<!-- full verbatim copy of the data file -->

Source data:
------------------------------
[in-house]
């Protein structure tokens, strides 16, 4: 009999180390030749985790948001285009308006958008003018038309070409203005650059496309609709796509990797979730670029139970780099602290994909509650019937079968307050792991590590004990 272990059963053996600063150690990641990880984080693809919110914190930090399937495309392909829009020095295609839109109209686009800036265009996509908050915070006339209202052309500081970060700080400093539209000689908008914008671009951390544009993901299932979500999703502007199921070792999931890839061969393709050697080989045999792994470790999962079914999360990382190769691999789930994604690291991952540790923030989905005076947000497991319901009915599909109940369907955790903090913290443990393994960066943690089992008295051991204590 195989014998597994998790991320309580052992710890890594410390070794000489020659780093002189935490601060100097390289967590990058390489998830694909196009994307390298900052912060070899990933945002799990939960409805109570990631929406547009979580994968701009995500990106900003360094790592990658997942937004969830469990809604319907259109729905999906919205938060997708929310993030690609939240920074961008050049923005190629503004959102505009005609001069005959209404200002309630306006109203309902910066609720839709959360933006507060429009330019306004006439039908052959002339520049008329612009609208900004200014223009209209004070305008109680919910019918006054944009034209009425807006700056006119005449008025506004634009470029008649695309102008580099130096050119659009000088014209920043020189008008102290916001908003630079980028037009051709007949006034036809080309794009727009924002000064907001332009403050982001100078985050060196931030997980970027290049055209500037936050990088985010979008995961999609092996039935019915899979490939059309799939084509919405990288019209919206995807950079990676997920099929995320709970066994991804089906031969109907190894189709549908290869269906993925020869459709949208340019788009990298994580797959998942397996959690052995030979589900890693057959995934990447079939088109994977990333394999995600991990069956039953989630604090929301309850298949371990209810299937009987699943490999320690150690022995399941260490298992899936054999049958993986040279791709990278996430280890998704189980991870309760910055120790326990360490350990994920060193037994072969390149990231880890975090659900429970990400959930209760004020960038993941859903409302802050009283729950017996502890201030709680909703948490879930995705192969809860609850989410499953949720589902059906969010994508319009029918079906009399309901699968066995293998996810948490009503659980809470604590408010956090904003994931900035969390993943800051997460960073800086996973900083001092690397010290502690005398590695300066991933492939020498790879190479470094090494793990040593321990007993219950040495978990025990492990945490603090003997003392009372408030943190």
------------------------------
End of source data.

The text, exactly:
[in-house]
């Protein structure tokens, strides 16, 4: 009999180390030749985790948001285009308006958008003018038309070409203005650059496309609709796509990797979730670029139970780099602290994909509650019937079968307050792991590590004990 272990059963053996600063150690990641990880984080693809919110914190930090399937495309392909829009020095295609839109109209686009800036265009996509908050915070006339209202052309500081970060700080400093539209000689908008914008671009951390544009993901299932979500999703502007199921070792999931890839061969393709050697080989045999792994470790999962079914999360990382190769691999789930994604690291991952540790923030989905005076947000497991319901009915599909109940369907955790903090913290443990393994960066943690089992008295051991204590 195989014998597994998790991320309580052992710890890594410390070794000489020659780093002189935490601060100097390289967590990058390489998830694909196009994307390298900052912060070899990933945002799990939960409805109570990631929406547009979580994968701009995500990106900003360094790592990658997942937004969830469990809604319907259109729905999906919205938060997708929310993030690609939240920074961008050049923005190629503004959102505009005609001069005959209404200002309630306006109203309902910066609720839709959360933006507060429009330019306004006439039908052959002339520049008329612009609208900004200014223009209209004070305008109680919910019918006054944009034209009425807006700056006119005449008025506004634009470029008649695309102008580099130096050119659009000088014209920043020189008008102290916001908003630079980028037009051709007949006034036809080309794009727009924002000064907001332009403050982001100078985050060196931030997980970027290049055209500037936050990088985010979008995961999609092996039935019915899979490939059309799939084509919405990288019209919206995807950079990676997920099929995320709970066994991804089906031969109907190894189709549908290869269906993925020869459709949208340019788009990298994580797959998942397996959690052995030979589900890693057959995934990447079939088109994977990333394999995600991990069956039953989630604090929301309850298949371990209810299937009987699943490999320690150690022995399941260490298992899936054999049958993986040279791709990278996430280890998704189980991870309760910055120790326990360490350990994920060193037994072969390149990231880890975090659900429970990400959930209760004020960038993941859903409302802050009283729950017996502890201030709680909703948490879930995705192969809860609850989410499953949720589902059906969010994508319009029918079906009399309901699968066995293998996810948490009503659980809470604590408010956090904003994931900035969390993943800051997460960073800086996973900083001092690397010290502690005398590695300066991933492939020498790879190479470094090494793990040593321990007993219950040495978990025990492990945490603090003997003392009372408030943190």